- setting up a regular translation process for when we add new features;
- hiring someone to make App store graphics regularly in the new languages;
- hiring ASO (App Store Optimization) experts for the new language markets; and so much more.
The process of translating our app into Spanish was unchartered waters for us. So focusing on just one language meant we would be able to use the learnings from this launch to inform our scaling decisions down the line.
The Canva mobile app localized in Spanish
Add process only where it solves a problem
Two and a half years ago we were four engineers, one designer, and myself on the Mobile team. We used to sit at the same table and talk to each other multiple times throughout the day. To kick off a new project we would only need a single document outlining the ‘what’, ‘why’, ‘how’ and the ‘user happy path’ UX flows. This was a living document that was used as a reference throughout the project. Everyone added details to the document as required—to record decisions being made or to specify analytics and so on. It was sufficient and met the purpose of aligning everyone throughout the project.
As the team grew to more than 25 engineers, three designers and three product managers; we needed a lot more documentation and process.
- A project strategy doc. This describes the ‘what’, ‘why’ and ‘how’ to bring all the stakeholders into alignment.
- A functional specification doc. This describes different bits of the UX including edge cases. This was necessary to get a shared understanding of the features when they got a bit more complex and had multiple flows or touched many screens.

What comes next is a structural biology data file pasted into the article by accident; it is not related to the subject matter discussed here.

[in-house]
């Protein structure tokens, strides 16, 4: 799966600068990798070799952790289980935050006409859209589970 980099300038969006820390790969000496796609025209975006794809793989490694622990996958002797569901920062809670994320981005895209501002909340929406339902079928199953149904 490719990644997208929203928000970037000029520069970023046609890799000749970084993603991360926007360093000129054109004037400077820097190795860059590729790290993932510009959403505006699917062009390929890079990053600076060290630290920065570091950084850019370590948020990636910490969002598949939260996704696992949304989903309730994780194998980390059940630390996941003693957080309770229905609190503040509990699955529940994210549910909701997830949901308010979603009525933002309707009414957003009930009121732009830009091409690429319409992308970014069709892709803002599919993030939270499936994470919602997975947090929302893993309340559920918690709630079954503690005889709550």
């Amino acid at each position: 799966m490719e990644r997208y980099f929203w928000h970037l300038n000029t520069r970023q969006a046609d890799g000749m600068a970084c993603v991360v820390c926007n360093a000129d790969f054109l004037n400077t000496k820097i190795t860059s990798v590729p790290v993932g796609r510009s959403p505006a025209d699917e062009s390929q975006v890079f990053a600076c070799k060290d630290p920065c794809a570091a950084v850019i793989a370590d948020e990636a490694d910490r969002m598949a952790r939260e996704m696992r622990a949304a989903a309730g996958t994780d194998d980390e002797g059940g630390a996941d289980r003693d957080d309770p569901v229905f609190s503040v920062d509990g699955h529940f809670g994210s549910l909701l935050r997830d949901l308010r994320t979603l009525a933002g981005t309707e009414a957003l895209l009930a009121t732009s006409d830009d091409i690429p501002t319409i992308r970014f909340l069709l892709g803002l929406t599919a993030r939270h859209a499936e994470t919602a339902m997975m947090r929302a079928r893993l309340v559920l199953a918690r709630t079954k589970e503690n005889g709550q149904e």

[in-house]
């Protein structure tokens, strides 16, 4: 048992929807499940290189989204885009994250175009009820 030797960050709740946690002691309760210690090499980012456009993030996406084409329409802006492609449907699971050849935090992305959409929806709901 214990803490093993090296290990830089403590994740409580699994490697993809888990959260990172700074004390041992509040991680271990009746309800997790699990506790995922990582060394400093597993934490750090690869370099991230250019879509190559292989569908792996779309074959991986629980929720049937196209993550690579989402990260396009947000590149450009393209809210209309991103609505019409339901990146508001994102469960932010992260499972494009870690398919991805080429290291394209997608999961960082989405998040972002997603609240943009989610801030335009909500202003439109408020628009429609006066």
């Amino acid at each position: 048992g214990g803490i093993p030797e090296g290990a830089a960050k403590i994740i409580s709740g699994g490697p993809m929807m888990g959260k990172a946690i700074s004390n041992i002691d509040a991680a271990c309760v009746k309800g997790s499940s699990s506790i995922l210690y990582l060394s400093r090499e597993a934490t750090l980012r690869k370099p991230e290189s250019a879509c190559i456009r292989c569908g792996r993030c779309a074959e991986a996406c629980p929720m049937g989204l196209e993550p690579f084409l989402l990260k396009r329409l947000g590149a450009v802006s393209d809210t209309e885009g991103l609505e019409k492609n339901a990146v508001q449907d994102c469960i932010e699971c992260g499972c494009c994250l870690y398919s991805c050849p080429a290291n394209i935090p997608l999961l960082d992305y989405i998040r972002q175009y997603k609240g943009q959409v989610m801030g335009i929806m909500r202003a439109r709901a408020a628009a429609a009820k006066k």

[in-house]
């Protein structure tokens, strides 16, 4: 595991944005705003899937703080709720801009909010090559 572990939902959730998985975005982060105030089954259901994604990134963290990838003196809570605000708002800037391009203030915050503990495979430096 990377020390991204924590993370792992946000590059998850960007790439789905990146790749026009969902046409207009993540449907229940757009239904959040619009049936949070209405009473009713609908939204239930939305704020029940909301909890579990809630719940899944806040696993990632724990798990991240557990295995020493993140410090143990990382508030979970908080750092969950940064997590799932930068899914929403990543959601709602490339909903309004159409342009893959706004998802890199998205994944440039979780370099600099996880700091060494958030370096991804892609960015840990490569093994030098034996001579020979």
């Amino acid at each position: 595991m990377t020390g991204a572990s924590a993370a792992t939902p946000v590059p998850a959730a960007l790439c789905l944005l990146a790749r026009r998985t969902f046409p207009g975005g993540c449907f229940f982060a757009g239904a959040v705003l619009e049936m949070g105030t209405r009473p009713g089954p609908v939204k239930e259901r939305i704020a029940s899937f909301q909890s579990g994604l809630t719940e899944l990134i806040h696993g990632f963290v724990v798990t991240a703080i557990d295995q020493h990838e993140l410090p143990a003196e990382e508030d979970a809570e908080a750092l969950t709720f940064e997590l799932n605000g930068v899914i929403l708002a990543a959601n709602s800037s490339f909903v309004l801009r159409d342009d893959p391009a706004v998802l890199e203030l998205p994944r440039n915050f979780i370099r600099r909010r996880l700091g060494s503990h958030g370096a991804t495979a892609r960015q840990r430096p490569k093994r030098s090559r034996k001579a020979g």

- A technical design doc. This describes the big architectural changes, libraries required, and any other big code changes that need to be thought through. This was needed as the engineers implementing the features were likely new to the codebase and did not have full knowledge of how their changes might affect other parts of the app.
Each document was written to solve a particular problem within the team or meet a certain purpose.
Similar to writing valuable documents that solve problems, aim to only add a process or structure where it solves a problem. Inevitably adding processes can slow things down and in an environment that needs constant adapting and pivoting, it’s logical that we delay this until it is deemed completely necessary. When the mobile team was small, we used to do ad hoc App releases whenever we were ready to ship something valuable. That meant that App releases could be one week apart or up to eight weeks apart.
As a team we decided that we wanted to get into a cadence for shipping some value to users on a more regular basis. We agreed that it wasn’t necessarily features that we wanted shipped but smaller things—such as bug fixes or performance improvements—that had a huge impact for our users. As the team grew, we also had more capacity to ship more things. At this point we decided to implement a fortnightly release process. To start off we kept things simple—we documented what happened as part of an ad hoc release and put in place a rotational ‘Release Cop’ role to follow that script every two weeks.
Since then, we have standardized the release process a lot more, automated many parts of it and built in things like writing a ‘What’s new?’ user-facing message, importing string translations, phased rollouts and so on.
Allows us to still ship bug fixes and small improvements.
Being in the constantly changing environment of a startup can be exhilarating and an amazing opportunity to learn something new every day. I’ve learned to be flexible, deal with uncertainty, and make quick, high impact decisions that have moved us closer to achieving our vision of empowering everyone to design anything and publish anywhere. As Canva grows, some of these skills will not be as important any more, as more information and data become available and we put more processes in place.
However, the mindset of doing the number one thing with the highest impact will always be relevant. This is a strong part of the culture at Canva and continues to help us move as quickly as we can. In today’s world, where staying ahead is one of the keys to survival—I challenge you to think about how you can bring this mindset to your work.